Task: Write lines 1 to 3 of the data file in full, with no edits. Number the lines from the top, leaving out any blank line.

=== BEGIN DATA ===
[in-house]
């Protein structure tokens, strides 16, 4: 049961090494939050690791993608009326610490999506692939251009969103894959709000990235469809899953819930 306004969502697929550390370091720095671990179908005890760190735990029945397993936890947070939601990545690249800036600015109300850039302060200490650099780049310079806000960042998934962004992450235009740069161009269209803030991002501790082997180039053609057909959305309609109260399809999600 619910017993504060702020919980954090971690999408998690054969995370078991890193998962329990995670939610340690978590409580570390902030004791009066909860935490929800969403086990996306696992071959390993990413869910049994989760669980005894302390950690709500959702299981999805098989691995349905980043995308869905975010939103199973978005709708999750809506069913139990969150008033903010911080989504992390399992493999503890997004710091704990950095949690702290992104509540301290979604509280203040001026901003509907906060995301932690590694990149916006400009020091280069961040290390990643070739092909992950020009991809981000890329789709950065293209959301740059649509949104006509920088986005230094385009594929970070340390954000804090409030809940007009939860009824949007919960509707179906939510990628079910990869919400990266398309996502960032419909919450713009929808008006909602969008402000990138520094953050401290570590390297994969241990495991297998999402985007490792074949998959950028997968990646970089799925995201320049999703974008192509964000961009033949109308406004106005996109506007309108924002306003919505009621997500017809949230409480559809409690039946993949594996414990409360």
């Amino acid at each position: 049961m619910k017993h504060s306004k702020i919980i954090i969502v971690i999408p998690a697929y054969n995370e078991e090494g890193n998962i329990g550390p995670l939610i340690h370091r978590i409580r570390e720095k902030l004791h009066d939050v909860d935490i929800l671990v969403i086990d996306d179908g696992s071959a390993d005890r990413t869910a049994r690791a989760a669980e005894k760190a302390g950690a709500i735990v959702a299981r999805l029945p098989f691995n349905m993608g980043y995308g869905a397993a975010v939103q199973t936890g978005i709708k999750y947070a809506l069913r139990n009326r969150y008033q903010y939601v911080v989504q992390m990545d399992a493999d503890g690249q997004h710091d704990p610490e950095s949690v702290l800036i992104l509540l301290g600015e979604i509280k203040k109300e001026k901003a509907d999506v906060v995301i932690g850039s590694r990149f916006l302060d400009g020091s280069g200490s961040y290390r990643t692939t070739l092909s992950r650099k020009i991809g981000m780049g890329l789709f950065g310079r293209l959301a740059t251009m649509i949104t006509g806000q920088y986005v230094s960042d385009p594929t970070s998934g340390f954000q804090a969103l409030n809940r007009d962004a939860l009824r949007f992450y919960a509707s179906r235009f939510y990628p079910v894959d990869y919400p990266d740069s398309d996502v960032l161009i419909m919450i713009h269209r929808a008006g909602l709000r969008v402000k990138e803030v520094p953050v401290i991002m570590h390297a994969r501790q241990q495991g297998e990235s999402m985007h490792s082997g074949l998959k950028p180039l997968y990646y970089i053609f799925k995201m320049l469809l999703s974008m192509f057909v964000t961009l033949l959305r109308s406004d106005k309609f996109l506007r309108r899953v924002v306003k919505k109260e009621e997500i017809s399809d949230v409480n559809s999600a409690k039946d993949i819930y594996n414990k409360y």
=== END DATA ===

[in-house]
């Protein structure tokens, strides 16, 4: 049961090494939050690791993608009326610490999506692939251009969103894959709000990235469809899953819930 306004969502697929550390370091720095671990179908005890760190735990029945397993936890947070939601990545690249800036600015109300850039302060200490650099780049310079806000960042998934962004992450235009740069161009269209803030991002501790082997180039053609057909959305309609109260399809999600 619910017993504060702020919980954090971690999408998690054969995370078991890193998962329990995670939610340690978590409580570390902030004791009066909860935490929800969403086990996306696992071959390993990413869910049994989760669980005894302390950690709500959702299981999805098989691995349905980043995308869905975010939103199973978005709708999750809506069913139990969150008033903010911080989504992390399992493999503890997004710091704990950095949690702290992104509540301290979604509280203040001026901003509907906060995301932690590694990149916006400009020091280069961040290390990643070739092909992950020009991809981000890329789709950065293209959301740059649509949104006509920088986005230094385009594929970070340390954000804090409030809940007009939860009824949007919960509707179906939510990628079910990869919400990266398309996502960032419909919450713009929808008006909602969008402000990138520094953050401290570590390297994969241990495991297998999402985007490792074949998959950028997968990646970089799925995201320049999703974008192509964000961009033949109308406004106005996109506007309108924002306003919505009621997500017809949230409480559809409690039946993949594996414990409360």
């Amino acid at each position: 049961m619910k017993h504060s306004k702020i919980i954090i969502v971690i999408p998690a697929y054969n995370e078991e090494g890193n998962i329990g550390p995670l939610i340690h370091r978590i409580r570390e720095k902030l004791h009066d939050v909860d935490i929800l671990v969403i086990d996306d179908g696992s071959a390993d005890r990413t869910a049994r690791a989760a669980e005894k760190a302390g950690a709500i735990v959702a299981r999805l029945p098989f691995n349905m993608g980043y995308g869905a397993a975010v939103q199973t936890g978005i709708k999750y947070a809506l069913r139990n009326r969150y008033q903010y939601v911080v989504q992390m990545d399992a493999d503890g690249q997004h710091d704990p610490e950095s949690v702290l800036i992104l509540l301290g600015e979604i509280k203040k109300e001026k901003a509907d999506v906060v995301i932690g850039s590694r990149f916006l302060d400009g020091s280069g200490s961040y290390r990643t692939t070739l092909s992950r650099k020009i991809g981000m780049g890329l789709f950065g310079r293209l959301a740059t251009m649509i949104t006509g806000q920088y986005v230094s960042d385009p594929t970070s998934g340390f954000q804090a969103l409030n809940r007009d962004a939860l009824r949007f992450y919960a509707s179906r235009f939510y990628p079910v894959d990869y919400p990266d740069s398309d996502v960032l161009i419909m919450i713009h269209r929808a008006g909602l709000r969008v402000k990138e803030v520094p953050v401290i991002m570590h390297a994969r501790q241990q495991g297998e990235s999402m985007h490792s082997g074949l998959k950028p180039l997968y990646y970089i053609f799925k995201m320049l469809l999703s974008m192509f057909v964000t961009l033949l959305r109308s406004d106005k309609f996109l506007r309108r899953v924002v306003k919505k109260e009621e997500i017809s399809d949230v409480n559809s999600a409690k039946d993949i819930y594996n414990k409360y």